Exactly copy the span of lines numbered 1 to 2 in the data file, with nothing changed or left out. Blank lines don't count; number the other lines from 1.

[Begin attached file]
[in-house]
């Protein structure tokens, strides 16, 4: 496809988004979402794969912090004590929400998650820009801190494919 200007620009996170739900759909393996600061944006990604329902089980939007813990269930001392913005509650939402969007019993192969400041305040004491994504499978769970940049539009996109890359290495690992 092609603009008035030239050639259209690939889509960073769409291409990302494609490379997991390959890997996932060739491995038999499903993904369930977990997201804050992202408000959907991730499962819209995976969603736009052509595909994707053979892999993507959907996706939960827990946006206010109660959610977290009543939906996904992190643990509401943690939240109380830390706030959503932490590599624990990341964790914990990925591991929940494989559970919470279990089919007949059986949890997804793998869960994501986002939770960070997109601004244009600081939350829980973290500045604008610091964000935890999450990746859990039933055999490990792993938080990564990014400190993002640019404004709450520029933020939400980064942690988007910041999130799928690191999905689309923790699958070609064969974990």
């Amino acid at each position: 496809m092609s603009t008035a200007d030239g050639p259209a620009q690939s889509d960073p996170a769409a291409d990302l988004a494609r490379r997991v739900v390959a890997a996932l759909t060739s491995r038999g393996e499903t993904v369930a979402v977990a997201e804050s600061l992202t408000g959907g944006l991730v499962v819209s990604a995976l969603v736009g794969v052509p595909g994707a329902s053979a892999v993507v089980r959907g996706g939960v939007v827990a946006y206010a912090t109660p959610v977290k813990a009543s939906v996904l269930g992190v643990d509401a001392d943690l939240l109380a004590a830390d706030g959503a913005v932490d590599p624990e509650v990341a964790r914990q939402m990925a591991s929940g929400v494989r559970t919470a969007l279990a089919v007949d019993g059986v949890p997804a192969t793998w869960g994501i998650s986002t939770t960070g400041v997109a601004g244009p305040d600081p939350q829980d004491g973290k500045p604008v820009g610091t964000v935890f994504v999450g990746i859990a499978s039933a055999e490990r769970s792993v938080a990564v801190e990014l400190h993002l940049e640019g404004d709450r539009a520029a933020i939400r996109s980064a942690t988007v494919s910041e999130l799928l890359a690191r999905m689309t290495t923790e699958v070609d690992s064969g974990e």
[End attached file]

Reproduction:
[in-house]
């Protein structure tokens, strides 16, 4: 496809988004979402794969912090004590929400998650820009801190494919 200007620009996170739900759909393996600061944006990604329902089980939007813990269930001392913005509650939402969007019993192969400041305040004491994504499978769970940049539009996109890359290495690992 092609603009008035030239050639259209690939889509960073769409291409990302494609490379997991390959890997996932060739491995038999499903993904369930977990997201804050992202408000959907991730499962819209995976969603736009052509595909994707053979892999993507959907996706939960827990946006206010109660959610977290009543939906996904992190643990509401943690939240109380830390706030959503932490590599624990990341964790914990990925591991929940494989559970919470279990089919007949059986949890997804793998869960994501986002939770960070997109601004244009600081939350829980973290500045604008610091964000935890999450990746859990039933055999490990792993938080990564990014400190993002640019404004709450520029933020939400980064942690988007910041999130799928690191999905689309923790699958070609064969974990």